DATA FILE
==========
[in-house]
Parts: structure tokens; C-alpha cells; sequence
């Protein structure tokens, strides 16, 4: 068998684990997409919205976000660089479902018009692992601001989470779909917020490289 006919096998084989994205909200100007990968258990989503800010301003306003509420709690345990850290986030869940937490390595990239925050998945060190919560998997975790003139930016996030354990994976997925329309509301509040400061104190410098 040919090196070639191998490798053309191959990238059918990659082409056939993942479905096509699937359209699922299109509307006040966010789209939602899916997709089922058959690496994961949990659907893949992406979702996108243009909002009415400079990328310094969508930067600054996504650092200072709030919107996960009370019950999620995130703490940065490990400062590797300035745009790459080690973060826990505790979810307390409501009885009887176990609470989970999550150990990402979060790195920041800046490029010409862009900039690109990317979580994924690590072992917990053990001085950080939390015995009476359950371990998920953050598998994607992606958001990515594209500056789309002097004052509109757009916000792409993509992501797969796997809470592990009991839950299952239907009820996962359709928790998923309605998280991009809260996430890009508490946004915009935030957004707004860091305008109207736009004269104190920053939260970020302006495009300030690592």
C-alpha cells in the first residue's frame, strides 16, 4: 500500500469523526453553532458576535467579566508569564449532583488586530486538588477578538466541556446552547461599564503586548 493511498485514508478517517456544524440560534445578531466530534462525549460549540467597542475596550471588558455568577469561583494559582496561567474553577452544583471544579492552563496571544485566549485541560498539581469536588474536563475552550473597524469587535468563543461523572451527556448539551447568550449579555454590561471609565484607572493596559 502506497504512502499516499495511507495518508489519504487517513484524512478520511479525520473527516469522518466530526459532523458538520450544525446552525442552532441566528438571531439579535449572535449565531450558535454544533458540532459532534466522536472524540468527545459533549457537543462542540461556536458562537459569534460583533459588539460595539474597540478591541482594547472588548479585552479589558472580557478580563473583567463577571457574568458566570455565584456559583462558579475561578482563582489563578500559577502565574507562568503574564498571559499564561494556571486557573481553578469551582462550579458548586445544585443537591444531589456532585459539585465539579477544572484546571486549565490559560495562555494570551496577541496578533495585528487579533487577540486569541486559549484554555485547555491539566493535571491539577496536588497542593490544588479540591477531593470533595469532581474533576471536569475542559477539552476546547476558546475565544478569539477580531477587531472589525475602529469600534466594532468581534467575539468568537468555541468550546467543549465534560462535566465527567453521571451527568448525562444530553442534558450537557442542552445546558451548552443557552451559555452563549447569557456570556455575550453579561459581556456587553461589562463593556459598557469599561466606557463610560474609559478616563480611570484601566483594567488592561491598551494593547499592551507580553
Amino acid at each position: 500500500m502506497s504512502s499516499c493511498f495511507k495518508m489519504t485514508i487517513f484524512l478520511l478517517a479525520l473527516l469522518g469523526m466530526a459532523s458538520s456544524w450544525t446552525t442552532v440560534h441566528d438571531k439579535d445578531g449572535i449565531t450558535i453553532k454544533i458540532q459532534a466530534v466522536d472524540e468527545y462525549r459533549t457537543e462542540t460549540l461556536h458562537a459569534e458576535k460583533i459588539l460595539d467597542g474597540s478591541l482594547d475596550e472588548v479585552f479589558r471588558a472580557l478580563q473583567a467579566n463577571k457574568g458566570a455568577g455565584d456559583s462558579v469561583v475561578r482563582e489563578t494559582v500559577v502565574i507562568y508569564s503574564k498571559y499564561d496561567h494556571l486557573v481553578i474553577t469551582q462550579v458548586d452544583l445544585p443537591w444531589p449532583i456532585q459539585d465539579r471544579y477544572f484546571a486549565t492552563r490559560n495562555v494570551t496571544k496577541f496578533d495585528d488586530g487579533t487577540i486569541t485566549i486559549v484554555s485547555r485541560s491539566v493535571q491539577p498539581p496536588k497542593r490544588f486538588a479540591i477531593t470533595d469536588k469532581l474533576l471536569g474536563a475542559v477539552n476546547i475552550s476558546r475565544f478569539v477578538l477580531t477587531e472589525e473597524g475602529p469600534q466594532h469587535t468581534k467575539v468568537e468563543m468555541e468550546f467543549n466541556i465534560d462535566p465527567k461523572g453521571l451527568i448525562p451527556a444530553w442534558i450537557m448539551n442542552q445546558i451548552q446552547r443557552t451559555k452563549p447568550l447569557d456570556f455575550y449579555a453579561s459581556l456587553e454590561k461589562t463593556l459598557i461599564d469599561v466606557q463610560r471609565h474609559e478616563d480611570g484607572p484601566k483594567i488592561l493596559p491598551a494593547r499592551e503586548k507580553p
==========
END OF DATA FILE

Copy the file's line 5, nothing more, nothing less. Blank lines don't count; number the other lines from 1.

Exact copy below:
Amino acid at each position: 500500500m502506497s504512502s499516499c493511498f495511507k495518508m489519504t485514508i487517513f484524512l478520511l478517517a479525520l473527516l469522518g469523526m466530526a459532523s458538520s456544524w450544525t446552525t442552532v440560534h441566528d438571531k439579535d445578531g449572535i449565531t450558535i453553532k454544533i458540532q459532534a466530534v466522536d472524540e468527545y462525549r459533549t457537543e462542540t460549540l461556536h458562537a459569534e458576535k460583533i459588539l460595539d467597542g474597540s478591541l482594547d475596550e472588548v479585552f479589558r471588558a472580557l478580563q473583567a467579566n463577571k457574568g458566570a455568577g455565584d456559583s462558579v469561583v475561578r482563582e489563578t494559582v500559577v502565574i507562568y508569564s503574564k498571559y499564561d496561567h494556571l486557573v481553578i474553577t469551582q462550579v458548586d452544583l445544585p443537591w444531589p449532583i456532585q459539585d465539579r471544579y477544572f484546571a486549565t492552563r490559560n495562555v494570551t496571544k496577541f496578533d495585528d488586530g487579533t487577540i486569541t485566549i486559549v484554555s485547555r485541560s491539566v493535571q491539577p498539581p496536588k497542593r490544588f486538588a479540591i477531593t470533595d469536588k469532581l474533576l471536569g474536563a475542559v477539552n476546547i475552550s476558546r475565544f478569539v477578538l477580531t477587531e472589525e473597524g475602529p469600534q466594532h469587535t468581534k467575539v468568537e468563543m468555541e468550546f467543549n466541556i465534560d462535566p465527567k461523572g453521571l451527568i448525562p451527556a444530553w442534558i450537557m448539551n442542552q445546558i451548552q446552547r443557552t451559555k452563549p447568550l447569557d456570556f455575550y449579555a453579561s459581556l456587553e454590561k461589562t463593556l459598557i461599564d469599561v466606557q463610560r471609565h474609559e478616563d480611570g484607572p484601566k483594567i488592561l493596559p491598551a494593547r499592551e503586548k507580553p